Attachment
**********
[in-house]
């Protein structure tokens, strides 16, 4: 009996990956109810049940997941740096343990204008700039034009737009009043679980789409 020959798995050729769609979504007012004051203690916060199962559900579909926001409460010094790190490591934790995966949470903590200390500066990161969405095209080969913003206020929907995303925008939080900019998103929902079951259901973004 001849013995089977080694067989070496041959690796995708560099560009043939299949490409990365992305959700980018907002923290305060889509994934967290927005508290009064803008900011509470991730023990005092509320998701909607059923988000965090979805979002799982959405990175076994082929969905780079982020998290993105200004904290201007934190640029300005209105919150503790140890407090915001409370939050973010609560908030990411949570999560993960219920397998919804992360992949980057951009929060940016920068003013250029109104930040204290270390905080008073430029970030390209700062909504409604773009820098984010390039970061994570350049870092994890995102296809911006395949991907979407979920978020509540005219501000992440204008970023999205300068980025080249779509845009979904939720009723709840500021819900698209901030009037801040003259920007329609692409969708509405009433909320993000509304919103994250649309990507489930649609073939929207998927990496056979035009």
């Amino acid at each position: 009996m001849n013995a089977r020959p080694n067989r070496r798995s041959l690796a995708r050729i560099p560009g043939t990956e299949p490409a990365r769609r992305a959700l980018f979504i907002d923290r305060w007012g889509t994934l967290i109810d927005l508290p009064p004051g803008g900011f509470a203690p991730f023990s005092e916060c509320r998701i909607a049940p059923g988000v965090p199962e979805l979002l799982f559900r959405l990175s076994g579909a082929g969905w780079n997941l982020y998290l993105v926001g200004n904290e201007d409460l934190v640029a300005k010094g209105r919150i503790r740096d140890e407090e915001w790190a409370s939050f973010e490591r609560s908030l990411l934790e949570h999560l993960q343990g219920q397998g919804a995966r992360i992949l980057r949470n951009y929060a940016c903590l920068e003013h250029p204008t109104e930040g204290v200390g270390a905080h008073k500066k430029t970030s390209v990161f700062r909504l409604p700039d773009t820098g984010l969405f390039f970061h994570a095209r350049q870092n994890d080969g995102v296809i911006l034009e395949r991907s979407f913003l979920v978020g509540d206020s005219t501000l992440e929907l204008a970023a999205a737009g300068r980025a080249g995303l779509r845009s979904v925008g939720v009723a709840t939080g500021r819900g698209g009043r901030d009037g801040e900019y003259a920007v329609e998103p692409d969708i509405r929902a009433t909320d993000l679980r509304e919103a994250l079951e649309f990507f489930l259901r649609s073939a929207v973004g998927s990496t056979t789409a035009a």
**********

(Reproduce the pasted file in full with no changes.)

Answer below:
[in-house]
């Protein structure tokens, strides 16, 4: 009996990956109810049940997941740096343990204008700039034009737009009043679980789409 020959798995050729769609979504007012004051203690916060199962559900579909926001409460010094790190490591934790995966949470903590200390500066990161969405095209080969913003206020929907995303925008939080900019998103929902079951259901973004 001849013995089977080694067989070496041959690796995708560099560009043939299949490409990365992305959700980018907002923290305060889509994934967290927005508290009064803008900011509470991730023990005092509320998701909607059923988000965090979805979002799982959405990175076994082929969905780079982020998290993105200004904290201007934190640029300005209105919150503790140890407090915001409370939050973010609560908030990411949570999560993960219920397998919804992360992949980057951009929060940016920068003013250029109104930040204290270390905080008073430029970030390209700062909504409604773009820098984010390039970061994570350049870092994890995102296809911006395949991907979407979920978020509540005219501000992440204008970023999205300068980025080249779509845009979904939720009723709840500021819900698209901030009037801040003259920007329609692409969708509405009433909320993000509304919103994250649309990507489930649609073939929207998927990496056979035009």
């Amino acid at each position: 009996m001849n013995a089977r020959p080694n067989r070496r798995s041959l690796a995708r050729i560099p560009g043939t990956e299949p490409a990365r769609r992305a959700l980018f979504i907002d923290r305060w007012g889509t994934l967290i109810d927005l508290p009064p004051g803008g900011f509470a203690p991730f023990s005092e916060c509320r998701i909607a049940p059923g988000v965090p199962e979805l979002l799982f559900r959405l990175s076994g579909a082929g969905w780079n997941l982020y998290l993105v926001g200004n904290e201007d409460l934190v640029a300005k010094g209105r919150i503790r740096d140890e407090e915001w790190a409370s939050f973010e490591r609560s908030l990411l934790e949570h999560l993960q343990g219920q397998g919804a995966r992360i992949l980057r949470n951009y929060a940016c903590l920068e003013h250029p204008t109104e930040g204290v200390g270390a905080h008073k500066k430029t970030s390209v990161f700062r909504l409604p700039d773009t820098g984010l969405f390039f970061h994570a095209r350049q870092n994890d080969g995102v296809i911006l034009e395949r991907s979407f913003l979920v978020g509540d206020s005219t501000l992440e929907l204008a970023a999205a737009g300068r980025a080249g995303l779509r845009s979904v925008g939720v009723a709840t939080g500021r819900g698209g009043r901030d009037g801040e900019y003259a920007v329609e998103p692409d969708i509405r929902a009433t909320d993000l679980r509304e919103a994250l079951e649309f990507f489930l259901r649609s073939a929207v973004g998927s990496t056979t789409a035009a």